While the focus of the Framework is on the Nation's critical infrastructure, it was developed in a manner to promote wide adoption of practices to increase risk management-based cybersecurity across all industry sectors and by all types of organizations.

NIST remains committed to helping organizations understand and use the Framework. In the five-plus months since the document was published, NIST has reached out and responded to a large number of organizations to raise awareness, answer questions, and learn about their experiences with the Framework.

NIST has worked closely with industry groups, associations, non-profits, government agencies, and international standards bodies to increase awareness of the Framework. NIST has promoted the use of the Framework as a basic, flexible, and adaptable tool for managing and reducing cybersecurity risks, most frequently working in partnership with leaders at all levels of stakeholder organizations.

While the initial focus was on cross-sector needs, Section 8(b) of the Executive Order called on “Sector Coordinating Councils to review the Cybersecurity Framework and, if necessary, develop implementation guidance or supplemental materials to address sector-specific risks and operating environments.” NIST has participated in these and similar industry-government collaborative activities, in some cases serving in an advisory capacity.

In the time since the Framework's publication, NIST's primary goal has been to raise awareness of the Framework and how it can be used to manage cyber risks, in order to assist industry sectors and organizations to gain experience with it. While NIST appreciates that widespread implementation of the Framework can only occur over time, NIST views extensive voluntary use as critical to achieving the goals of the Executive Order. For these reasons, NIST is interested in learning about individual companies' and other organizations' knowledge of and experiences with the Framework. NIST wants to better understand how companies and organizations in all critical infrastructure sectors are approaching and making specific use of the Framework, in accordance with Section 7(f) of the Executive Order. This includes learning about which aspects of the Framework have been helpful or challenging, and about whether and how the Framework has been used to modify and strengthen management of cyber risks. The RFI responses will also inform the Department of Homeland Security's Critical Infrastructure Cyber Community C[3] Voluntary Program.[4]

NIST understands that at this early stage the Framework may be used in a variety of ways, including: participation Start Printed Page 50893in a sector group that is reviewing how the Framework can best be implemented and coordinated with ongoing or planned initiatives; initial high-level review of an organization's current management of cyber risk; and more intensive deployment as an organization's guiding approach to managing its cyber risk.

In addition to seeking comments from individual critical infrastructure owners and operators of all sizes and their representatives from sector and professional associations, NIST invites submissions from Federal agencies, state, local, territorial and tribal governments, standard-setting organizations,[5] other members of industry, consumers, solution providers, and other stakeholders.

Request for Information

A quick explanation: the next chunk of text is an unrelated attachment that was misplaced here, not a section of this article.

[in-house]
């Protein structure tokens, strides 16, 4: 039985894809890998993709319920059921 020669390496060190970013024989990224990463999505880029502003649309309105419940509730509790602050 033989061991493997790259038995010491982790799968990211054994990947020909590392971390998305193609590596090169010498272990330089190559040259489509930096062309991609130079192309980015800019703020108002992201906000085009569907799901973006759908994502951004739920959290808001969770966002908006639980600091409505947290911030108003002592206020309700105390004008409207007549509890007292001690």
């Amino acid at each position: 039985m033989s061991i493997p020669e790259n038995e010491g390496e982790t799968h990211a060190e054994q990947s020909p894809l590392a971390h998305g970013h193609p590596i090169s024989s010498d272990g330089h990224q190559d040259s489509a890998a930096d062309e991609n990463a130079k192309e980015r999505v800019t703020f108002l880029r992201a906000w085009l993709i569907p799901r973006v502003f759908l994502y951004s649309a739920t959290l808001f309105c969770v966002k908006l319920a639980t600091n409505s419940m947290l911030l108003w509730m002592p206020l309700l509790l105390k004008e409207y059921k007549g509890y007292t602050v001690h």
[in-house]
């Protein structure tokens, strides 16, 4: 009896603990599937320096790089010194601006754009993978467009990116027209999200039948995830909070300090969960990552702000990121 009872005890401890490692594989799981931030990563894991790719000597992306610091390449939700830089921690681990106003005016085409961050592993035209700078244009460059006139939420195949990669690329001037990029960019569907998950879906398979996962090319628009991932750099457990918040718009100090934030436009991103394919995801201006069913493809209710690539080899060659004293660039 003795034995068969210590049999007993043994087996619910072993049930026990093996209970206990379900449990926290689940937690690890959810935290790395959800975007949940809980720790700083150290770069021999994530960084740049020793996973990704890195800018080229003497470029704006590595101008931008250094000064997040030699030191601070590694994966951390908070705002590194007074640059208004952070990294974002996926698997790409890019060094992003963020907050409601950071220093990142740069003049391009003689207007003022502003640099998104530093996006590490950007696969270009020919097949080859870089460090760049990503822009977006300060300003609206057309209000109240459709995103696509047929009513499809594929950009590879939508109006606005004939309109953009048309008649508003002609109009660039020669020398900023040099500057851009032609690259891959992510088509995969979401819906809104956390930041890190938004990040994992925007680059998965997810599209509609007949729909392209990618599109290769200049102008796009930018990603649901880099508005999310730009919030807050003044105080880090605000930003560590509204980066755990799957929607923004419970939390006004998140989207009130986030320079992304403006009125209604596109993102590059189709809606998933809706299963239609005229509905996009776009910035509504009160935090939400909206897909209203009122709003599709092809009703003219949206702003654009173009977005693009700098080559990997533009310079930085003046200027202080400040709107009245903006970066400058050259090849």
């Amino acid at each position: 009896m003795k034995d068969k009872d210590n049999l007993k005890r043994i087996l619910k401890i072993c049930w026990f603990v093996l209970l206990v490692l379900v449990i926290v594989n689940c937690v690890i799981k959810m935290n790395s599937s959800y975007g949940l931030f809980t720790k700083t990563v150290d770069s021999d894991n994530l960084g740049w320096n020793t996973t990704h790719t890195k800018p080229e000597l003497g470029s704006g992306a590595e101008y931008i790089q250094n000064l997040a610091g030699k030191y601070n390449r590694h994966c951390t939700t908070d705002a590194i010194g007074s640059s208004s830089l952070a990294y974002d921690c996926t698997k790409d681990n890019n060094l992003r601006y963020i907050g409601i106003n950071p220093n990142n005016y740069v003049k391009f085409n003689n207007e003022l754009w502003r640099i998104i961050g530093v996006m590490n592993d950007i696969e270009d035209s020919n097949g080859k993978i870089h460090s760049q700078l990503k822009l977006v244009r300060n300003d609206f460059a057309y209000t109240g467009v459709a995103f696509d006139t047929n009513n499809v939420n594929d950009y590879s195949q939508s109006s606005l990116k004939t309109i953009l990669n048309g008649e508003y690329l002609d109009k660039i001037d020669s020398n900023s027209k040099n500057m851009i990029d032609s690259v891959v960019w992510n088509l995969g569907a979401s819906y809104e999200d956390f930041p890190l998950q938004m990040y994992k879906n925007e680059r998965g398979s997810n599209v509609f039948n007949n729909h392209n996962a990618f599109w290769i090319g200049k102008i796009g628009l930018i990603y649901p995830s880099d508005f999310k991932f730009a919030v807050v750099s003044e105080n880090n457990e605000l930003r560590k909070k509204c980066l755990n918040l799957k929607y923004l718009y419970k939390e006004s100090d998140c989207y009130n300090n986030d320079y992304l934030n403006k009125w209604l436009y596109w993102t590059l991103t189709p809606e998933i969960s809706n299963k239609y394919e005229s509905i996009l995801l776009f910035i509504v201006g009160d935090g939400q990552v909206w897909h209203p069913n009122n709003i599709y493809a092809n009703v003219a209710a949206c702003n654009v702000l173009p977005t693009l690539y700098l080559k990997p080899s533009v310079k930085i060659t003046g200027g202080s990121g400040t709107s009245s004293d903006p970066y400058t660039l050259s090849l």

The following questions cover the major areas about which NIST seeks comment. They are not intended to limit the topics that may be addressed. Responses may include any topic believed to have implications for the degree of awareness and voluntary use and subsequent improvement of the Framework, regardless of whether the topic is included in this document.

While the Framework and associated outreach activities by NIST have focused on critical infrastructure, given the broad diversity of sectors that may include parts of critical infrastructure and the intention to continue to involve a broad set of stakeholders in use and evolution of the Framework, the RFI generally uses the broader term “organizations” in seeking information. NIST is especially interested in comments that will help to determine the Framework's usefulness and potential applicability across all critical infrastructure sectors. In addition, considering the interwoven nature of our Internet-based economy and society, information from and about organizations not included in critical infrastructure sectors also will be valuable.

Comments containing references, studies, research, and other empirical data that are not widely published should include copies of the referenced materials. Do not include in comments or otherwise submit proprietary or confidential information, as all comments received in response to this RFI will be made available publically at​cyberframework/​cybersecurity-framework-rfi.cfm.

Current Awareness of the Cybersecurity Framework

Recognizing the critical importance of widespread voluntary usage of the Framework in order to achieve the goals of the Executive Order, and that usage initially depends upon awareness, NIST solicits information about awareness of the Framework and its intended uses among organizations.

1. What is the extent of awareness of the Framework among the Nation's critical infrastructure organizations? Six months after the Framework was issued, has it gained the traction needed to be a factor in how organizations manage cyber risks in the Nation's critical infrastructure?

2. How have organizations learned about the Framework? Outreach from NIST or another government agency, an association, participation in a NIST workshop, news media? Other source?

3. Are critical infrastructure owners and operators working with sector-specific groups, non-profits, and other organizations that support critical infrastructure to receive information and share lessons learned about the Framework?